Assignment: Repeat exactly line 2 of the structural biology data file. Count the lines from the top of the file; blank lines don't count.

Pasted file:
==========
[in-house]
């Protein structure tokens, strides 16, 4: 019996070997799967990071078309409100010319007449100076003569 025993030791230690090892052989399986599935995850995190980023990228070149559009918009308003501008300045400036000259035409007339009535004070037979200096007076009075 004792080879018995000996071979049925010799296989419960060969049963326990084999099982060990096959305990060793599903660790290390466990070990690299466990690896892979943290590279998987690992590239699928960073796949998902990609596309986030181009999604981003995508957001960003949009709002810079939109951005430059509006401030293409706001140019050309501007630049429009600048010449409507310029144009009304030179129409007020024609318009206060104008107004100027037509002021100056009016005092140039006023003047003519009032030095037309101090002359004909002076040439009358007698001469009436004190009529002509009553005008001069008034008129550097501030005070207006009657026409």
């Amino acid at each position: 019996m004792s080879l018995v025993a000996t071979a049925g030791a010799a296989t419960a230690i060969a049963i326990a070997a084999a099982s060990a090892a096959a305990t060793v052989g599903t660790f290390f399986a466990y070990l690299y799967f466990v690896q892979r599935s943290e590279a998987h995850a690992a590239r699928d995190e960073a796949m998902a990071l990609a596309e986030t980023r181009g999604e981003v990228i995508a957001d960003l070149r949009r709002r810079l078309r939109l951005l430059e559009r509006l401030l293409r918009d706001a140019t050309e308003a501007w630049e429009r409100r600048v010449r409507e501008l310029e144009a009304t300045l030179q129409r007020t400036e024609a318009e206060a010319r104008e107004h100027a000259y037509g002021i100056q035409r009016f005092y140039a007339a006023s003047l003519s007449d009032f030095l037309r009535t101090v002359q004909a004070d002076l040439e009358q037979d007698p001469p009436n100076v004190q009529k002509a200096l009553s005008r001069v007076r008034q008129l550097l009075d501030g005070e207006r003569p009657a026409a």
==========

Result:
């Protein structure tokens, strides 16, 4: 019996070997799967990071078309409100010319007449100076003569 025993030791230690090892052989399986599935995850995190980023990228070149559009918009308003501008300045400036000259035409007339009535004070037979200096007076009075 004792080879018995000996071979049925010799296989419960060969049963326990084999099982060990096959305990060793599903660790290390466990070990690299466990690896892979943290590279998987690992590239699928960073796949998902990609596309986030181009999604981003995508957001960003949009709002810079939109951005430059509006401030293409706001140019050309501007630049429009600048010449409507310029144009009304030179129409007020024609318009206060104008107004100027037509002021100056009016005092140039006023003047003519009032030095037309101090002359004909002076040439009358007698001469009436004190009529002509009553005008001069008034008129550097501030005070207006009657026409």